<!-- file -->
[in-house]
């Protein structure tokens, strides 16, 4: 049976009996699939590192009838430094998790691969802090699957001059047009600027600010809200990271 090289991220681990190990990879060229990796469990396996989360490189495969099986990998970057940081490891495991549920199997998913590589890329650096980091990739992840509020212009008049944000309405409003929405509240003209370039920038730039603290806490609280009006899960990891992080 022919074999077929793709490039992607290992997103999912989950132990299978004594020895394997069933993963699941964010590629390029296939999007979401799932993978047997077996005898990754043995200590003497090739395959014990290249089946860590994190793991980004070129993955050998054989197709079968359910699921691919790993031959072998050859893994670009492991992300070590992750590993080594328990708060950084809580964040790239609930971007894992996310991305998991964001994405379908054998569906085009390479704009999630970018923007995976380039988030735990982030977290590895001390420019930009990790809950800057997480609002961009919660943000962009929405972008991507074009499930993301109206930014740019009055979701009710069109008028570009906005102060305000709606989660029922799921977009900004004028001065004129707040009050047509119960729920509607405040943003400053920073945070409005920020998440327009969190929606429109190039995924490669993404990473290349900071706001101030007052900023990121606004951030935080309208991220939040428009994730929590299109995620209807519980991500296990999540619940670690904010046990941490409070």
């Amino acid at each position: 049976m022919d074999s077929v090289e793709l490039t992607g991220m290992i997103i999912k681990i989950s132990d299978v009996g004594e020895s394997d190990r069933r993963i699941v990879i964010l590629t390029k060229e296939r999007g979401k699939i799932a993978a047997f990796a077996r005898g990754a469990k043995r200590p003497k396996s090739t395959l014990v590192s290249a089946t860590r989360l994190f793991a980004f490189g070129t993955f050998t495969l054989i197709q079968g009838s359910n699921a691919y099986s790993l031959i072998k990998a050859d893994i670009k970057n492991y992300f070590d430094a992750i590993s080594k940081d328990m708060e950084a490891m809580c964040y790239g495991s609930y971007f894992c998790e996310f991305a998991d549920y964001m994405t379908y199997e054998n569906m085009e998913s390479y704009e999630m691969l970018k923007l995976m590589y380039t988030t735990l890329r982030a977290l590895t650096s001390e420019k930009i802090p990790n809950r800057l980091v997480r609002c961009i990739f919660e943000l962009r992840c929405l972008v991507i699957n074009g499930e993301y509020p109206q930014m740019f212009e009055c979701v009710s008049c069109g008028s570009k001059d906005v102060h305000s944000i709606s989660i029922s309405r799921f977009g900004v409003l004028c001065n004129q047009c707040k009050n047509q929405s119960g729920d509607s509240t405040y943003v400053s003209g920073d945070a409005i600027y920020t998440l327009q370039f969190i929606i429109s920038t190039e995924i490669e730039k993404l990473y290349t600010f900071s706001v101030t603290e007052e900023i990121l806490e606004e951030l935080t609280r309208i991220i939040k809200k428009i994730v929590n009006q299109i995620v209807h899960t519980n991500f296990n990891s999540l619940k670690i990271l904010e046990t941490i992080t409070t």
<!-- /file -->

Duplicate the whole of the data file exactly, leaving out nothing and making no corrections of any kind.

[in-house]
């Protein structure tokens, strides 16, 4: 049976009996699939590192009838430094998790691969802090699957001059047009600027600010809200990271 090289991220681990190990990879060229990796469990396996989360490189495969099986990998970057940081490891495991549920199997998913590589890329650096980091990739992840509020212009008049944000309405409003929405509240003209370039920038730039603290806490609280009006899960990891992080 022919074999077929793709490039992607290992997103999912989950132990299978004594020895394997069933993963699941964010590629390029296939999007979401799932993978047997077996005898990754043995200590003497090739395959014990290249089946860590994190793991980004070129993955050998054989197709079968359910699921691919790993031959072998050859893994670009492991992300070590992750590993080594328990708060950084809580964040790239609930971007894992996310991305998991964001994405379908054998569906085009390479704009999630970018923007995976380039988030735990982030977290590895001390420019930009990790809950800057997480609002961009919660943000962009929405972008991507074009499930993301109206930014740019009055979701009710069109008028570009906005102060305000709606989660029922799921977009900004004028001065004129707040009050047509119960729920509607405040943003400053920073945070409005920020998440327009969190929606429109190039995924490669993404990473290349900071706001101030007052900023990121606004951030935080309208991220939040428009994730929590299109995620209807519980991500296990999540619940670690904010046990941490409070």
């Amino acid at each position: 049976m022919d074999s077929v090289e793709l490039t992607g991220m290992i997103i999912k681990i989950s132990d299978v009996g004594e020895s394997d190990r069933r993963i699941v990879i964010l590629t390029k060229e296939r999007g979401k699939i799932a993978a047997f990796a077996r005898g990754a469990k043995r200590p003497k396996s090739t395959l014990v590192s290249a089946t860590r989360l994190f793991a980004f490189g070129t993955f050998t495969l054989i197709q079968g009838s359910n699921a691919y099986s790993l031959i072998k990998a050859d893994i670009k970057n492991y992300f070590d430094a992750i590993s080594k940081d328990m708060e950084a490891m809580c964040y790239g495991s609930y971007f894992c998790e996310f991305a998991d549920y964001m994405t379908y199997e054998n569906m085009e998913s390479y704009e999630m691969l970018k923007l995976m590589y380039t988030t735990l890329r982030a977290l590895t650096s001390e420019k930009i802090p990790n809950r800057l980091v997480r609002c961009i990739f919660e943000l962009r992840c929405l972008v991507i699957n074009g499930e993301y509020p109206q930014m740019f212009e009055c979701v009710s008049c069109g008028s570009k001059d906005v102060h305000s944000i709606s989660i029922s309405r799921f977009g900004v409003l004028c001065n004129q047009c707040k009050n047509q929405s119960g729920d509607s509240t405040y943003v400053s003209g920073d945070a409005i600027y920020t998440l327009q370039f969190i929606i429109s920038t190039e995924i490669e730039k993404l990473y290349t600010f900071s706001v101030t603290e007052e900023i990121l806490e606004e951030l935080t609280r309208i991220i939040k809200k428009i994730v929590n009006q299109i995620v209807h899960t519980n991500f296990n990891s999540l619940k670690i990271l904010e046990t941490i992080t409070t």